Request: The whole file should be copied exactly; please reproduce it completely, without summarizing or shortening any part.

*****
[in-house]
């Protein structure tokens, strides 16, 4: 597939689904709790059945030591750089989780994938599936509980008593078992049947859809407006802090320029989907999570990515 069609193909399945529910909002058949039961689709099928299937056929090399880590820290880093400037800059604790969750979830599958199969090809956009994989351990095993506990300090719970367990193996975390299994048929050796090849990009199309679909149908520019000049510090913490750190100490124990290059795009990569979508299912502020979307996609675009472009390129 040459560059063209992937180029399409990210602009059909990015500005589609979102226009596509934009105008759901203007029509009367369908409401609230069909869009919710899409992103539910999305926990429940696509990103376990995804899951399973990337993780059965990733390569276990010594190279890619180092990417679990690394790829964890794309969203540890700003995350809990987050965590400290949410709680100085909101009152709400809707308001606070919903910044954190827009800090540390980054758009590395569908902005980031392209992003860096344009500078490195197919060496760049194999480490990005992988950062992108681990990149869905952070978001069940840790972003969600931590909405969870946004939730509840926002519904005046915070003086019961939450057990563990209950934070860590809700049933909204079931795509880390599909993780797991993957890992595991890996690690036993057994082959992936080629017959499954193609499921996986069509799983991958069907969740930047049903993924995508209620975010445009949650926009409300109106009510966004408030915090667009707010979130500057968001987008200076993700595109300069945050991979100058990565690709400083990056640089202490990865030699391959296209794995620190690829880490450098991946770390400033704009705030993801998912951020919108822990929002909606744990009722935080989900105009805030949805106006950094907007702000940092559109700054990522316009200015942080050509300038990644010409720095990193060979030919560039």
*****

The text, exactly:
[in-house]
């Protein structure tokens, strides 16, 4: 597939689904709790059945030591750089989780994938599936509980008593078992049947859809407006802090320029989907999570990515 069609193909399945529910909002058949039961689709099928299937056929090399880590820290880093400037800059604790969750979830599958199969090809956009994989351990095993506990300090719970367990193996975390299994048929050796090849990009199309679909149908520019000049510090913490750190100490124990290059795009990569979508299912502020979307996609675009472009390129 040459560059063209992937180029399409990210602009059909990015500005589609979102226009596509934009105008759901203007029509009367369908409401609230069909869009919710899409992103539910999305926990429940696509990103376990995804899951399973990337993780059965990733390569276990010594190279890619180092990417679990690394790829964890794309969203540890700003995350809990987050965590400290949410709680100085909101009152709400809707308001606070919903910044954190827009800090540390980054758009590395569908902005980031392209992003860096344009500078490195197919060496760049194999480490990005992988950062992108681990990149869905952070978001069940840790972003969600931590909405969870946004939730509840926002519904005046915070003086019961939450057990563990209950934070860590809700049933909204079931795509880390599909993780797991993957890992595991890996690690036993057994082959992936080629017959499954193609499921996986069509799983991958069907969740930047049903993924995508209620975010445009949650926009409300109106009510966004408030915090667009707010979130500057968001987008200076993700595109300069945050991979100058990565690709400083990056640089202490990865030699391959296209794995620190690829880490450098991946770390400033704009705030993801998912951020919108822990929002909606744990009722935080989900105009805030949805106006950094907007702000940092559109700054990522316009200015942080050509300038990644010409720095990193060979030919560039």